One of the UK’s leading voices on mindfulness describes how the meditation phenomenon is a game-changer for businesses.
None of us are getting any less busy. We’re working more hours than ever, yet our productivity has hit an all time low. The average worker productivity in the UK was nearly 2% below the average for the rest for the G7 in 2013.
Now Brits are turning to the ancient art of mindfulness—a form of meditation derived from Buddhist roots—to conquer distraction and focus their mind. Championed by the likes of Google, Transport for London and the NHS, mindfulness is now practiced by millions worldwide. Business leaders including The Huffington Post co-founder and editor-in-chief Arianna Huffington and Twitter co-founder Evan Williams are both fans, calling it: “a proven competitive advantage for any business that wants one”.
Often the people who could gain the most from meditation are the last to think to try it. Business people, by-and-large, fall into this category.
Maybe it’s the old, hippy associations of meditation, or maybe it’s the fact that—from the outside anyway—meditation looks like inactivity. You’re just sitting there, how is that going to increase your productivity or improve your bottom line?
But I think there’s a strong case for business people being really good candidates for meditation and mindfulness practice. That racing mind that often goes with a Blackberry and a full inbox might not be your friend.
If you’re caught up in stress and overwhelmed by your task list, you miss opportunities. Your relationships may also suffer and in fact your productivity may actually go down.
Meditation also helps you develop focus. It makes sense, when you think about it, that if you can focus on a subtle object like your breath, then spreadsheets will be a walk in the park.
Meditation can also fundamentally change the way you regard your emotional responses. Early on in the Headspace journey, I encourage people to try the practice of noting: that is, observing a thought or a feeling, and just gently noting it as such, without needing to pursue it.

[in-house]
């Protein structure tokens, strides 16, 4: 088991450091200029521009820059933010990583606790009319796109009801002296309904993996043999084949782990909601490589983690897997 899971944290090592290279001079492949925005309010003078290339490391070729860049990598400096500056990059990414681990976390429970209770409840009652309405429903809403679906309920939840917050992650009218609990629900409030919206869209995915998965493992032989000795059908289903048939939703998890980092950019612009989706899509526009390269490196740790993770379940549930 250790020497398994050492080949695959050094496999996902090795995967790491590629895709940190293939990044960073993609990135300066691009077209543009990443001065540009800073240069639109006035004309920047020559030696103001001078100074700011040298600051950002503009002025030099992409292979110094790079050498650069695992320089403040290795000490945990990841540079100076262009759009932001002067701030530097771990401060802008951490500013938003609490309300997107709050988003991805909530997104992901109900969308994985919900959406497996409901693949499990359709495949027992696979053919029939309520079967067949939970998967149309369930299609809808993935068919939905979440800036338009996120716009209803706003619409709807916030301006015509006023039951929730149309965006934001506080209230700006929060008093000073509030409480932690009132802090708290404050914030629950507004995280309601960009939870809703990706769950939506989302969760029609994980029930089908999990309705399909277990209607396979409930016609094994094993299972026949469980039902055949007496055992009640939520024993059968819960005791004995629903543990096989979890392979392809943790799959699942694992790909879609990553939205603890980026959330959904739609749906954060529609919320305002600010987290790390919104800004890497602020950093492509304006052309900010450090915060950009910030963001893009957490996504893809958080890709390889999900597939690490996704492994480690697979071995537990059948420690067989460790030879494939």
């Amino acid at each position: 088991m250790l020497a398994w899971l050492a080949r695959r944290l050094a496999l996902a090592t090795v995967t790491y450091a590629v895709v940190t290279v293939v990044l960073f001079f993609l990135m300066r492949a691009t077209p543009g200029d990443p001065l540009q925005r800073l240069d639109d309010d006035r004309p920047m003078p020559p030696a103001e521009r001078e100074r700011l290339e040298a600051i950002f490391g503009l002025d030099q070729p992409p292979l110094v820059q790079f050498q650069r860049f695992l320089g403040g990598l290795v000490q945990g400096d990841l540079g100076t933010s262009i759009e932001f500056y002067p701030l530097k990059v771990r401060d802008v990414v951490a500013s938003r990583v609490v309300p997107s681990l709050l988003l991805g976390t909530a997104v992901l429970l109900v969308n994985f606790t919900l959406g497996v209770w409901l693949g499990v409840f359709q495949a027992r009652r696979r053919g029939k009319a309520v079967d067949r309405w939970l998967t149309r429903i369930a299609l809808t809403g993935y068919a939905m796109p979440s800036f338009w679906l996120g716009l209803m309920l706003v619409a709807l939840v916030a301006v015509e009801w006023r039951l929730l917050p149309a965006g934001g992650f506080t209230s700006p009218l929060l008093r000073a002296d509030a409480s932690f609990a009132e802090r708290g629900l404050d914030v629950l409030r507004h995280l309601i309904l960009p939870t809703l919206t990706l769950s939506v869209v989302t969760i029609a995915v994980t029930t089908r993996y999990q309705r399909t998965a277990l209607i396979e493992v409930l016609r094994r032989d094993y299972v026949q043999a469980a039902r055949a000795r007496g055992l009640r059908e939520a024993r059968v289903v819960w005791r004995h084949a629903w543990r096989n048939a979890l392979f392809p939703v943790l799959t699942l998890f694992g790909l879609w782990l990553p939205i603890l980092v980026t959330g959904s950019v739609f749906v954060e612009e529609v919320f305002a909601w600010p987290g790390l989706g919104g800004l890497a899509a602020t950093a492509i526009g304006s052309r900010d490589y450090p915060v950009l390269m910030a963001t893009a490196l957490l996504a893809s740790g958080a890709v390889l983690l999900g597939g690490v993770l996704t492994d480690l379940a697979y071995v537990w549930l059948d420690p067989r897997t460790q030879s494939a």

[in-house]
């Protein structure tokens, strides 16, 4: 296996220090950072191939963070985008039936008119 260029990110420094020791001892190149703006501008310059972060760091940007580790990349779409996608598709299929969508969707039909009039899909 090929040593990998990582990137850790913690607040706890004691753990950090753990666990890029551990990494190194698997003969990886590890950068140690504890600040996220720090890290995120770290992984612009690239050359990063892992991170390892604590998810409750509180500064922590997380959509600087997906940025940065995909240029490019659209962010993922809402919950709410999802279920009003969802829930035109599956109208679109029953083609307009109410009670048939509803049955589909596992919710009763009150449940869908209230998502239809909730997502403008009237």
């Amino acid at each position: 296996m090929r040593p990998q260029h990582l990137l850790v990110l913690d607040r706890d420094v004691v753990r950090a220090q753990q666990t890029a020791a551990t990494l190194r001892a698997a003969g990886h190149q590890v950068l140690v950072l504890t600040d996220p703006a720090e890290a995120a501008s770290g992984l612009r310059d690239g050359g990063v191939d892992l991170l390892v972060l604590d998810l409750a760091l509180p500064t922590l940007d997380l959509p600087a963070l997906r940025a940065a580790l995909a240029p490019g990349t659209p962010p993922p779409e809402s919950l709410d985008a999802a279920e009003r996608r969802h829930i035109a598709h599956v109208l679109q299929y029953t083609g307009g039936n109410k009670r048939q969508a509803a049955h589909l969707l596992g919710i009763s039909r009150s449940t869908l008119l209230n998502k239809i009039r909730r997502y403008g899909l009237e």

With a bit of practice you begin to develop enough perspective on the thoughts and feelings passing through your mind that acting on them becomes less of an imperative and more like a choice.
For people in decision-making roles, this can be a real game-changer.
And perhaps there’s even a deeper reason why business people really need meditation. In this particular world being goal-oriented is generally regarded as a good thing.
To work determinedly, through setbacks and challenges, to arrive at success seems to be what defines the biographies of many successful business figures. To spend your life living in the fantasy of a perfect future might drive you along, but what about everything that you’ll miss along the way?
Meditation teaches us to be in the moment, so that we can relax and enjoy the journey rather than just the destination.
After all, what good is success, if you can’t be there to enjoy it? Or even goals, if they’re merely a stepping stone to newer, harder goals?
When we founded Headspace, we wanted to make sure that it was fully-compatible with the busiest modern lives. So our beginner’s programme Take10, is just 10 minutes a day, for the course of 10 days.
That’s plenty of time to see how it works for you, and maybe even experience some of the benefits I mentioned above. Best of all, it’s completely free. You can’t get better value than that.
By taking some time out each day to observe the mind’s behaviour you learn to keep those urgent thoughts in proportion. A calm mind also helps you to approach your colleagues more gently. And scientific studies have even shown meditation helps to generate divergent thinking—that is, thinking connected to problem solving, by bringing together ideas to create new solutions—so it could help generate that precious insight that makes all the difference to how you work.
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